Whether your favorite pirate is Long John Sil­ver, Cap­tain Jack Spar­row, or Cap­tain Hook, we want to hear your best pirate impres­sion! Rumor has it Bren­dan will be talk­ing like a slight­ly dif­fer­ent kind of Pirate, so you’ll absolute­ly want to come down and see that as well.

Hope to see you there!

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12 Sep

Fantastic Mr. Dahl and Other Stories

Roald Dahl is some­how one of the most loved and most obscure writ­ers ever. This phe­nom­e­non prob­a­bly has some­thing to with the fact that, in addi­tion to being an amaz­ing author, he was a fight­er pilot and intel­li­gence offi­cer dur­ing WWII.

Let me repeat that for you.  A fight­er pilot and intel­li­gence offi­cer dur­ing World Frick­in’ War II.  (And, point of inter­est, not only a fight­er pilot but a fly­ing ace.  In case fight­er pilot wasn’t cool enough for you.)

Point being, Mr Dahl obvi­ous­ly had a lot of expe­ri­ence being both dash­ing­ly hero­ic and a secret nin­ja.  I can’t go into all the amaz­ing­ly dope things Roald Dahl did in his life here, because you’d be read­ing for years, but suf­fice it to say that five min­utes worth of research into this man’s life will cause you to won­der what you’ve been doing with your life a min­i­mum of three times.

Inter­est­ing­ly, Dahl’s work is prob­a­bly best known (in this coun­try) through film adap­ta­tions.  Dan­ny DeVi­to and Rhea Perl­man are hys­ter­i­cal as Matilda’s dead­beat par­ents, Anjel­i­ca Hus­ton frankly dis­turbs as The Grand High Witch, George Clooney is — there’s no oth­er appro­pri­ate word — fan­tas­tic as Mr. Fox, and Gene Wilder is icon­ic as Willie Wonka.  That’s not to men­tion Dahl’s dozens of oth­er works, includ­ing his work for Alfred Hitch­cock Presents, and his many works that weren’t adapt­ed to film. All the­se movies are great fun, but the books they’re based on are out of this world.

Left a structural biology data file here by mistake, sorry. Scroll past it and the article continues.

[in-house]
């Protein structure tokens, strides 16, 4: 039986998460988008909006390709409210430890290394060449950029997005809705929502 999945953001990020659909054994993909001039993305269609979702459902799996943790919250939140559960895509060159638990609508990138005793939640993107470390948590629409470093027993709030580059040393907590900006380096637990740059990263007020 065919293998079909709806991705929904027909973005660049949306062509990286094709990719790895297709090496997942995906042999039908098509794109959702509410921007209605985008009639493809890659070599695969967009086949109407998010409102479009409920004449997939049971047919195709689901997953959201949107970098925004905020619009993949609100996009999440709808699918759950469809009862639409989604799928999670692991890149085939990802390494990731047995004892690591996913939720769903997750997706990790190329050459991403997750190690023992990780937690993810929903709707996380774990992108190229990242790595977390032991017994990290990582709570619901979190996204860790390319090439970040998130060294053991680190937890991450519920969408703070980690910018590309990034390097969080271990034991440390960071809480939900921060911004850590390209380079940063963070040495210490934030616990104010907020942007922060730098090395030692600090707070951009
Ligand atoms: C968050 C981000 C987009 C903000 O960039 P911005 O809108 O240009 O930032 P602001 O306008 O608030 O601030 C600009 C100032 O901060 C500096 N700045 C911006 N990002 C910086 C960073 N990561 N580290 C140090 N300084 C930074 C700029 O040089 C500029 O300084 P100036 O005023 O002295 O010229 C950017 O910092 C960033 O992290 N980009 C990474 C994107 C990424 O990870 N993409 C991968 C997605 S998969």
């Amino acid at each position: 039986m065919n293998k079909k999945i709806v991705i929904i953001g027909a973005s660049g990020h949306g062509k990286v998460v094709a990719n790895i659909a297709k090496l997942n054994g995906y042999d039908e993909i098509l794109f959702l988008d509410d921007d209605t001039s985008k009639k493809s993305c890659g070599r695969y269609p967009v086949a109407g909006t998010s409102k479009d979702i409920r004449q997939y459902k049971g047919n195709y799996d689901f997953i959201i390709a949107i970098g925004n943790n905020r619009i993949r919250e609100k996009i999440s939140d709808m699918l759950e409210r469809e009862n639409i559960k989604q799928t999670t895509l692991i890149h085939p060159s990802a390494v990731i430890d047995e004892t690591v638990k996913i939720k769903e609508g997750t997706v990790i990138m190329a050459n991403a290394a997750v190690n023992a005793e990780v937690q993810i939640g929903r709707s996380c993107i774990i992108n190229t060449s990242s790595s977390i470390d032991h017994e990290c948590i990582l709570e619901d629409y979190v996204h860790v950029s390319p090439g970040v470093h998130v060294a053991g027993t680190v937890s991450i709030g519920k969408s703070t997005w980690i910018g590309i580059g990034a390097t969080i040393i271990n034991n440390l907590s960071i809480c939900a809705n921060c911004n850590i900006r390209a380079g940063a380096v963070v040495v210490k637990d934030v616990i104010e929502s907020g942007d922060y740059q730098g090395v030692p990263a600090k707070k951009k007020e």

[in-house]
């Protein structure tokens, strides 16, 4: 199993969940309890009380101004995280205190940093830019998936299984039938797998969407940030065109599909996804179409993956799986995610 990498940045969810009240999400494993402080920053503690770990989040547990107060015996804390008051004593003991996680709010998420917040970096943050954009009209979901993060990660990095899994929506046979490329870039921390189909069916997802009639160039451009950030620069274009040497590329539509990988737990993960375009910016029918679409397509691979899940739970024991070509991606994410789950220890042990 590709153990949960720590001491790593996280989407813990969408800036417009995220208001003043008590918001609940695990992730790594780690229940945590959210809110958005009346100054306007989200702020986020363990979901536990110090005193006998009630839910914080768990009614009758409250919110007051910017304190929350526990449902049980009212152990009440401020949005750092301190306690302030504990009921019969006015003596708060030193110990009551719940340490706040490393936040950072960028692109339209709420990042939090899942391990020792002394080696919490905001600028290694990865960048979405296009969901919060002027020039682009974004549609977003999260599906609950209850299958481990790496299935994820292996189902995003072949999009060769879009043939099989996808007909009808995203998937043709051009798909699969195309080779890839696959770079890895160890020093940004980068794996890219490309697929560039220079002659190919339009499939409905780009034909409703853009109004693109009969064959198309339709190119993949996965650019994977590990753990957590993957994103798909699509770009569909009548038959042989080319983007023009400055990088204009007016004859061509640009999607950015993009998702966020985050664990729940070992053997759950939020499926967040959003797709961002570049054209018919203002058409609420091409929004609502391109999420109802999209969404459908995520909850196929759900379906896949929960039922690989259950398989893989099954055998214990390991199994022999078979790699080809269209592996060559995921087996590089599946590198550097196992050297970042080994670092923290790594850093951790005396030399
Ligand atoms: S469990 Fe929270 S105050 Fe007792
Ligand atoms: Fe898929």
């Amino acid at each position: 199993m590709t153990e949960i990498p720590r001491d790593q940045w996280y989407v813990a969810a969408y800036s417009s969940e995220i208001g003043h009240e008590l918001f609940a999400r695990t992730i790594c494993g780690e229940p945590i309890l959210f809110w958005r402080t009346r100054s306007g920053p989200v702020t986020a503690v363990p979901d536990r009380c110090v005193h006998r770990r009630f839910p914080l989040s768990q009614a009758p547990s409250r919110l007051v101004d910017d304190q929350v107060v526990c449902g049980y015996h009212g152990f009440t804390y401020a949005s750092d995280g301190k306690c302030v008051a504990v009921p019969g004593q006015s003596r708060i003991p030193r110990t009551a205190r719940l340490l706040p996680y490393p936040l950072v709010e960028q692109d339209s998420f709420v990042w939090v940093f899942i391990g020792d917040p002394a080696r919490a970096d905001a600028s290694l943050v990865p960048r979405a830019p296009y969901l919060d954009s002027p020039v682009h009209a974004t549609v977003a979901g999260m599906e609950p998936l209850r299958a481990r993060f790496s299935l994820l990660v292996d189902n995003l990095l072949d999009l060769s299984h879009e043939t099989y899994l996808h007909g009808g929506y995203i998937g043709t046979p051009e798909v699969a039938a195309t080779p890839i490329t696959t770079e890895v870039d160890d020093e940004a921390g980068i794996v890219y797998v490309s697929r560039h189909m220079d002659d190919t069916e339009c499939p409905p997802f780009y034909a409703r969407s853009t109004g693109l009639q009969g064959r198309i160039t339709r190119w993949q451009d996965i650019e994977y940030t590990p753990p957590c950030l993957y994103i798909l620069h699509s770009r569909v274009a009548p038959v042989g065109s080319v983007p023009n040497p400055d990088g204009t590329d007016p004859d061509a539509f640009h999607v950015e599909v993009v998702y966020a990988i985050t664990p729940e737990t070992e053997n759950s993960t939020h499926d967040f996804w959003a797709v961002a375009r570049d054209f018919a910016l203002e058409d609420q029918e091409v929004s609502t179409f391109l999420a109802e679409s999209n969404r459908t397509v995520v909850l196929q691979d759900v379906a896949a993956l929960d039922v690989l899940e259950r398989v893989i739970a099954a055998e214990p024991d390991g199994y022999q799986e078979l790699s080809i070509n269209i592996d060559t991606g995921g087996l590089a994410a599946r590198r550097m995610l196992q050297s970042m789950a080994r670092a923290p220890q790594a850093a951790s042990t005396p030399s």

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10 Sep

George R. R. Martin’s Nameday Celebration!

Sep­tem­ber is a mon­th of many fan­tas­tic birth­days (includ­ing that of yours tru­ly). One that has become more notable in recent days is that of best-sell­ing author and world-class lit­er­ary sadist (seri­ous­ly, no one delights in my psy­cho­log­i­cal anguish on behalf of his char­ac­ters like this guy) George R. R. Mar­t­in.

Mar­t­in has, of course, been delight­ing audi­ences with A Song of Ice and Fire for years (the first book in the series, A Game of Thrones, was first pub­lished in 1996 and was #1 on the New York Times best­seller list in July of 2011), but the air­ing of HBO’s hit tele­vi­sion series in April of last year caused a fair­ly mete­oric rise in Martin’s pop­u­lar­i­ty.

I love Mar­t­in for his chal­leng­ing but acces­si­ble prose, his incred­i­bly well-imag­ined fan­ta­sy world, and for the com­plex polit­i­cal sys­tems that he presents. I real­ly appre­ci­ate what his best-sell­ing works have con­tribut­ed to the legit­i­ma­cy of fan­ta­sy, which is a gen­re that tends to be sneered at in some cir­cles.

Here at Kards Unlim­it­ed, we sell both A Song of Ice and Fire, the Game of Thrones graph­ic nov­el, and A Feast of Ice and Fire, a com­pan­ion cook­book to the series, which fea­tures recipes for many of the foods men­tioned in Martin’s books. It’s like Mas­ter­ing the Art of French Cook­ing, except Wes­t­eros is bet­ter than France in lit­er­al­ly every con­ceiv­able way.

Why not cel­e­brate this man’s awe­some writ­ing tal­ent on his birth­day, Sep­tem­ber 20th, by curling up with your favorite book from A Song of Ice and Fire and a home-cooked Wes­t­erosi meal? Now that I men­tion it, I think I will.